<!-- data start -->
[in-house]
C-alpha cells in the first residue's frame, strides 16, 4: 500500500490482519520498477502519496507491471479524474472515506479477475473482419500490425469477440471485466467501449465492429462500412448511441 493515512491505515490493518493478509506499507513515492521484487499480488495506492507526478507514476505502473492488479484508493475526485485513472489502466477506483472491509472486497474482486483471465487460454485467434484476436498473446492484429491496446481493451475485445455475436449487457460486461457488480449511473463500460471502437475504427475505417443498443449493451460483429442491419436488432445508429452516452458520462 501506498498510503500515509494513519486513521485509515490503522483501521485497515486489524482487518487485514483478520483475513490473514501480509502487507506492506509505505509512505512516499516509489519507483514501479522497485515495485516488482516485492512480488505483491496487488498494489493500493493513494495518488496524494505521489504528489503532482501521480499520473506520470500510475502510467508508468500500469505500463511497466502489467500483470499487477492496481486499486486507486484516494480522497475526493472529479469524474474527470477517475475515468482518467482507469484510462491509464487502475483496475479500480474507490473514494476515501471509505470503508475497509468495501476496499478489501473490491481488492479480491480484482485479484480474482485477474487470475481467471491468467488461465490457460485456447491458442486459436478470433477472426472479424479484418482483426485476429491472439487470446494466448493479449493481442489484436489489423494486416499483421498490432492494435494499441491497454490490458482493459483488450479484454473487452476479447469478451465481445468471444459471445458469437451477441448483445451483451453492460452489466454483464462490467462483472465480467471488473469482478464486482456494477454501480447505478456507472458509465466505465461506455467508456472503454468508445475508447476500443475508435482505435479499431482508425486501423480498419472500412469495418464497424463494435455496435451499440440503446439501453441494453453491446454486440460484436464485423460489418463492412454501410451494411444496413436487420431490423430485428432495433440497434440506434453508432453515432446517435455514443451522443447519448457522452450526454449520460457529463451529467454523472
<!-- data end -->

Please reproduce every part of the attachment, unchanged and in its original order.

[in-house]
C-alpha cells in the first residue's frame, strides 16, 4: 500500500490482519520498477502519496507491471479524474472515506479477475473482419500490425469477440471485466467501449465492429462500412448511441 493515512491505515490493518493478509506499507513515492521484487499480488495506492507526478507514476505502473492488479484508493475526485485513472489502466477506483472491509472486497474482486483471465487460454485467434484476436498473446492484429491496446481493451475485445455475436449487457460486461457488480449511473463500460471502437475504427475505417443498443449493451460483429442491419436488432445508429452516452458520462 501506498498510503500515509494513519486513521485509515490503522483501521485497515486489524482487518487485514483478520483475513490473514501480509502487507506492506509505505509512505512516499516509489519507483514501479522497485515495485516488482516485492512480488505483491496487488498494489493500493493513494495518488496524494505521489504528489503532482501521480499520473506520470500510475502510467508508468500500469505500463511497466502489467500483470499487477492496481486499486486507486484516494480522497475526493472529479469524474474527470477517475475515468482518467482507469484510462491509464487502475483496475479500480474507490473514494476515501471509505470503508475497509468495501476496499478489501473490491481488492479480491480484482485479484480474482485477474487470475481467471491468467488461465490457460485456447491458442486459436478470433477472426472479424479484418482483426485476429491472439487470446494466448493479449493481442489484436489489423494486416499483421498490432492494435494499441491497454490490458482493459483488450479484454473487452476479447469478451465481445468471444459471445458469437451477441448483445451483451453492460452489466454483464462490467462483472465480467471488473469482478464486482456494477454501480447505478456507472458509465466505465461506455467508456472503454468508445475508447476500443475508435482505435479499431482508425486501423480498419472500412469495418464497424463494435455496435451499440440503446439501453441494453453491446454486440460484436464485423460489418463492412454501410451494411444496413436487420431490423430485428432495433440497434440506434453508432453515432446517435455514443451522443447519448457522452450526454449520460457529463451529467454523472